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J Am Soc Echocardiogr. 2014 Apr;27(4):376-84. doi: 10.1016/j.echo.2013.12.017. Epub 2014 Jan 31.

Incremental value of the en face view of the tricuspid valve by two-dimensional and three-dimensional echocardiography for accurate identification of tricuspid valve leaflets.

Author information

1
Department of Cardiovascular Diseases, University Hospital Gasthuisberg, Catholic University Leuven, Leuven, Belgium; Department of Cardiology, Clinical Hospital Centre Zemun, Faculty of Medicine, University of Belgrade, Belgrade, Serbia.
2
Department of Cardiovascular Diseases, University Hospital Gasthuisberg, Catholic University Leuven, Leuven, Belgium.
3
Department of Cardiology, Clinical Hospital Centre Zemun, Faculty of Medicine, University of Belgrade, Belgrade, Serbia.
4
Department of Cardiovascular Diseases, University Hospital Gasthuisberg, Catholic University Leuven, Leuven, Belgium. Electronic address: jens.uwe.voigt@gmx.net.

Abstract

BACKGROUND:

In this study, advanced postprocessing of three-dimensional echocardiographic (3DE) data sets was used to identify tricuspid valve (TV) leaflets in two-dimensional echocardiographic (2DE) views, and the feasibility of the subcostal view to obtain 2DE en face views of the TV, as an alternative imaging option to image reconstruction from 3DE imaging, was also tested.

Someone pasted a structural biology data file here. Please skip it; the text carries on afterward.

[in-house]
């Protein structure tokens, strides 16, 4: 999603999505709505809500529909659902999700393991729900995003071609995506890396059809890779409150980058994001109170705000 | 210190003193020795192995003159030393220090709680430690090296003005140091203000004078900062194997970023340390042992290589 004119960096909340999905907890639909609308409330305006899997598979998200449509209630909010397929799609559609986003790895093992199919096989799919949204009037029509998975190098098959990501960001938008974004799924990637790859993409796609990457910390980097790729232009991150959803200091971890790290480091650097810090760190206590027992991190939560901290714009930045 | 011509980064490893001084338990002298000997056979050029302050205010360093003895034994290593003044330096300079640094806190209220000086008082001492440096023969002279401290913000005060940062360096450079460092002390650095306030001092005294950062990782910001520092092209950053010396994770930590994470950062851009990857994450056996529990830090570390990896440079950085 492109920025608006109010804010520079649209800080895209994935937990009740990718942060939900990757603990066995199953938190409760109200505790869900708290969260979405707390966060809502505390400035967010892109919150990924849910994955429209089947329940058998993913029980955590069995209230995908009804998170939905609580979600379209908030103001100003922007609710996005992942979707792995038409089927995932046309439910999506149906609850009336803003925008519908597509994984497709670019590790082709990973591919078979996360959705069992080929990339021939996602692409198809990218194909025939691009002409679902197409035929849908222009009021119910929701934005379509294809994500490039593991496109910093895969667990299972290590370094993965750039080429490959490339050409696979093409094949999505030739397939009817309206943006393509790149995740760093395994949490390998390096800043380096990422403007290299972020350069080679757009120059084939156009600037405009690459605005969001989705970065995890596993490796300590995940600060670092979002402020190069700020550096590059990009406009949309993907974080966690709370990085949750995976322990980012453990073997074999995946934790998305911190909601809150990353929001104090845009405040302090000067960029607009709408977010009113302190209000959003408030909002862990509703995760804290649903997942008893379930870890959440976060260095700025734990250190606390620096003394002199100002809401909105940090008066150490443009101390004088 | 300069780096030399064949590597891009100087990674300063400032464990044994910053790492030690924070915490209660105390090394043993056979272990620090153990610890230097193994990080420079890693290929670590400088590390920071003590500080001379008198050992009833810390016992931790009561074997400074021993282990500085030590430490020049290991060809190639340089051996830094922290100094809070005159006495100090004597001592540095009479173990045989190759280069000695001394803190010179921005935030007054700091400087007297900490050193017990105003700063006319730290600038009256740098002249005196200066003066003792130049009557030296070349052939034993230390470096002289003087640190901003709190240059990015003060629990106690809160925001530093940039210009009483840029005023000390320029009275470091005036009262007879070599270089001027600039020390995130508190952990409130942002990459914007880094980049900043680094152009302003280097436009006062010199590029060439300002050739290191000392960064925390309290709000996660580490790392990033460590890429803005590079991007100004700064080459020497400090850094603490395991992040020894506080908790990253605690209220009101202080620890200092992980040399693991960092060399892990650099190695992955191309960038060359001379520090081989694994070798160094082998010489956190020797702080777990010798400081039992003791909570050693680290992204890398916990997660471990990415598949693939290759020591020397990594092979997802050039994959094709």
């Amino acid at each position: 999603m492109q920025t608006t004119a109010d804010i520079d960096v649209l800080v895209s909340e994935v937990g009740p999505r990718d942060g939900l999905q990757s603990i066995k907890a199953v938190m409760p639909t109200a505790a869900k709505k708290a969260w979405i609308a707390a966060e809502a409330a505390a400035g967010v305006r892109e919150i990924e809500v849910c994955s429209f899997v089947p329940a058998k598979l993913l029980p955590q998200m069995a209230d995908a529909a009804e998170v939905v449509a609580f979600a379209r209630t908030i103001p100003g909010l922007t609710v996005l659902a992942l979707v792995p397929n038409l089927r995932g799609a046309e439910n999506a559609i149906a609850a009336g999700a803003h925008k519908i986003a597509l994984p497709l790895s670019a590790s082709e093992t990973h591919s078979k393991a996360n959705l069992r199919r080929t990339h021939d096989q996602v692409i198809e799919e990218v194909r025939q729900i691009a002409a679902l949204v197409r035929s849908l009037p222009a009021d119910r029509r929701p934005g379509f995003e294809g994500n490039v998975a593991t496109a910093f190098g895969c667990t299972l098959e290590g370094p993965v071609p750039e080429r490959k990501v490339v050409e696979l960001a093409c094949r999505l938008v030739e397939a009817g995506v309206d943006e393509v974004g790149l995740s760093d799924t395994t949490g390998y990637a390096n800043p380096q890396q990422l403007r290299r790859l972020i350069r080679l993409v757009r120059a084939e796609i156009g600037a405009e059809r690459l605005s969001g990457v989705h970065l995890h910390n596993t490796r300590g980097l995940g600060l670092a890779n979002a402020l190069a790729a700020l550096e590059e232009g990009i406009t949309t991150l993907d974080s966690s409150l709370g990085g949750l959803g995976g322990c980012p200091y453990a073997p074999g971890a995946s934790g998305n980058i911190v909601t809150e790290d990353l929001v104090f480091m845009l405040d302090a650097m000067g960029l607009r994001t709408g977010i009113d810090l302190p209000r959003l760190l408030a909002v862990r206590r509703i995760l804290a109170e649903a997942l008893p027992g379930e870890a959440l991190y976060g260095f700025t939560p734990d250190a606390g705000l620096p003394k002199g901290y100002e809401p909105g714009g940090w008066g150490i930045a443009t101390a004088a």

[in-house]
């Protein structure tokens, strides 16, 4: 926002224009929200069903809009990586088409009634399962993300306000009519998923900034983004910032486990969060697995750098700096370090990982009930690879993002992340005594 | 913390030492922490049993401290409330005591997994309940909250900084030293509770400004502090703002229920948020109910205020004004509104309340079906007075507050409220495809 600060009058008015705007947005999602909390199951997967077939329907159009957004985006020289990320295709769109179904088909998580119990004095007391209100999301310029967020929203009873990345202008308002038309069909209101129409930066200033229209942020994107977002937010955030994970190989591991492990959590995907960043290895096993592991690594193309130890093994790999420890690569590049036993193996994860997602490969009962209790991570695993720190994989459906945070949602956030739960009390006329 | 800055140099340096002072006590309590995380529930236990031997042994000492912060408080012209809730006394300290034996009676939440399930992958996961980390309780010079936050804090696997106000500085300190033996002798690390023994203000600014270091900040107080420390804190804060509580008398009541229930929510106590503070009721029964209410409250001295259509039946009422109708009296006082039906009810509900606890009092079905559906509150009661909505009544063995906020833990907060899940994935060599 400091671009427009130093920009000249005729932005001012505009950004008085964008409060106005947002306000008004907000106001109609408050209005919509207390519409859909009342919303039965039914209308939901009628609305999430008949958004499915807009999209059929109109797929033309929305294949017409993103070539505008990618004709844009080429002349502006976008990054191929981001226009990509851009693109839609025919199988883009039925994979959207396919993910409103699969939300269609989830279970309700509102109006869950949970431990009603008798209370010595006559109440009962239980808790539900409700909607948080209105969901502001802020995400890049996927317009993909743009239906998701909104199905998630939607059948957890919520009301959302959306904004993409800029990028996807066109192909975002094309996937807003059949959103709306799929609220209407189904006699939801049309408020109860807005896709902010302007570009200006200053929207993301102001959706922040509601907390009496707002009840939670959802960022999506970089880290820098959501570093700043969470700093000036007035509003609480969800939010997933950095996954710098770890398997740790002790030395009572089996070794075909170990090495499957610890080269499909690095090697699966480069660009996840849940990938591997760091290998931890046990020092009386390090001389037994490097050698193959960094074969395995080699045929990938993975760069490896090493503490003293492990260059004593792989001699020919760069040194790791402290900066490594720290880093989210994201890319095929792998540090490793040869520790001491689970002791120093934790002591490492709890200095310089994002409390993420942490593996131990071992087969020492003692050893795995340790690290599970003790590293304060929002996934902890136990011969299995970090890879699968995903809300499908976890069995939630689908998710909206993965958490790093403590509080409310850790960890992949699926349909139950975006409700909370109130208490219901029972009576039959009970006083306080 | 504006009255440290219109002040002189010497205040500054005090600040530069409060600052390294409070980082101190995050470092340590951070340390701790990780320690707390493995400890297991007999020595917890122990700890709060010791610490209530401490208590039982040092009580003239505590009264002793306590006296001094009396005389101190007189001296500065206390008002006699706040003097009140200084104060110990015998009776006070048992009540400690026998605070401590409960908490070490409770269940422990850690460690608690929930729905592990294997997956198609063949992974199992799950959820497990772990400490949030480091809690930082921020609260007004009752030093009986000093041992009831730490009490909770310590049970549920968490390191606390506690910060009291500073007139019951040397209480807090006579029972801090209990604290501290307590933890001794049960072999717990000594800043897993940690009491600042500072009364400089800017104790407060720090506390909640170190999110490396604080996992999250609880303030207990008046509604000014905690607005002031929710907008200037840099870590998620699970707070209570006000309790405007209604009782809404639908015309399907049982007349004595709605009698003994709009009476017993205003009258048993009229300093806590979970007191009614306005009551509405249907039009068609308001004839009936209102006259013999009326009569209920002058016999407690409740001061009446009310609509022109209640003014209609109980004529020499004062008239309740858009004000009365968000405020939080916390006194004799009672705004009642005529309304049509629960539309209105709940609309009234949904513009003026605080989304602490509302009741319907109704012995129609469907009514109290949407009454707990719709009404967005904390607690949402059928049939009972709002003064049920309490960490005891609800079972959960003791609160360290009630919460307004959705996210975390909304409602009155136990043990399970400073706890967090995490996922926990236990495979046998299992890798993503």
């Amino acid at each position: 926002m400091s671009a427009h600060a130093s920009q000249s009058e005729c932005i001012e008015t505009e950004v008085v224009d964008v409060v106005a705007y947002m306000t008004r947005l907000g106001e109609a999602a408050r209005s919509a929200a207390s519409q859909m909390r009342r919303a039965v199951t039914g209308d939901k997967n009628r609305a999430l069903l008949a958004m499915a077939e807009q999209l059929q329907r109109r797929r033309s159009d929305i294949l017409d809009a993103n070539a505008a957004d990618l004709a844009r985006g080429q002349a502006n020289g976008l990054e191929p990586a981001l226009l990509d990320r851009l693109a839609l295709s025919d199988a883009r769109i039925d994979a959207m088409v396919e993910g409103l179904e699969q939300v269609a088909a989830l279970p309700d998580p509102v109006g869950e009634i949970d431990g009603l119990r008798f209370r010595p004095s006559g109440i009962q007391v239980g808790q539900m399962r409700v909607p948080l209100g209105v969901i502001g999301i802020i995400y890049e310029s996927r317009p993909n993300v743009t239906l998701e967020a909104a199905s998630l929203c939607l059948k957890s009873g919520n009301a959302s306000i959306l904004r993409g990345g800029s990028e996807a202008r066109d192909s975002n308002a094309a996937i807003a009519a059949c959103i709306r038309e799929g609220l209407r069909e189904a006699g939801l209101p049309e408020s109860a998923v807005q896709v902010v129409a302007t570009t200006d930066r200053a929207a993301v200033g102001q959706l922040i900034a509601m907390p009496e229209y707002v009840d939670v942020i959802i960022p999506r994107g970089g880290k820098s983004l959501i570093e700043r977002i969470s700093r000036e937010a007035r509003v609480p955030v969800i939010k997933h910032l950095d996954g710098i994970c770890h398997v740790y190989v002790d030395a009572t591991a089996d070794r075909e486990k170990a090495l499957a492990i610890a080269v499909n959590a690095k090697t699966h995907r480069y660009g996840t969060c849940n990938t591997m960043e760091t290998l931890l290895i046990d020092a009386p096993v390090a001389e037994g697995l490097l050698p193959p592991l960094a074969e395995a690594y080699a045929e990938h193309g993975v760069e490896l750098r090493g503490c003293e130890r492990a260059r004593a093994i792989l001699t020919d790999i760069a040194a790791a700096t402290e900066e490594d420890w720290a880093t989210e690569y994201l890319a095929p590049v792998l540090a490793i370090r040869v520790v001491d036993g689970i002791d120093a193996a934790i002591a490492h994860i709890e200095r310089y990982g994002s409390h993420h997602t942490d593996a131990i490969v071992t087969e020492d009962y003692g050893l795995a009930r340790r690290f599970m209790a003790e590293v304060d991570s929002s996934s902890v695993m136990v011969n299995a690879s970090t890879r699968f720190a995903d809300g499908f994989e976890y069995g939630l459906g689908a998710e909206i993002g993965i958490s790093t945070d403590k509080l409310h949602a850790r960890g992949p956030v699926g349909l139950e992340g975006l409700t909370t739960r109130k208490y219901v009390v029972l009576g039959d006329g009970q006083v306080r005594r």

METHODS:

In 155 consecutive patients, attempts were made to obtain the en face view of the TV by 2DE imaging (from the subcostal window) and by reconstruction from 3DE imaging. Using both in-house-developed and commercially available software for postprocessing of 3DE data, image planes from the standard 2DE views were reconstructed and TV leaflets identified in each view.

RESULTS:

With 2DE imaging, all TV leaflets could be visualized in 58% of patients, compared with 56% using 3DE imaging. In 30 patients (19%), en face views of the TV could be obtained only by 3DE imaging. The anterior leaflet was the largest one in 90% of patients, and the smallest leaflet was either the posterior (49%) or septal (41%) leaflet. In 12% of patients, the TV was either bicuspid or quadricuspid. In patients with pacemakers, the position of the right ventricular lead relative to the TV leaflets was readily determined using both imaging techniques. Visible TV leaflets varied in all standard 2DE views because of variability in image planes and leaflet morphology.

CONCLUSIONS:

High variability in TV leaflet anatomy and the dependence on transducer position do not allow schematic leaflet identification. All existing TV leaflet identification schemes are therefore only partially correct, and if correct leaflet identification is needed, the use of an en face view is recommended.

KEYWORDS:

Leaflet identification; Three-dimensional echocardiography; Tricuspid valve

PMID:
24491671
DOI:
10.1016/j.echo.2013.12.017
[Indexed for MEDLINE]
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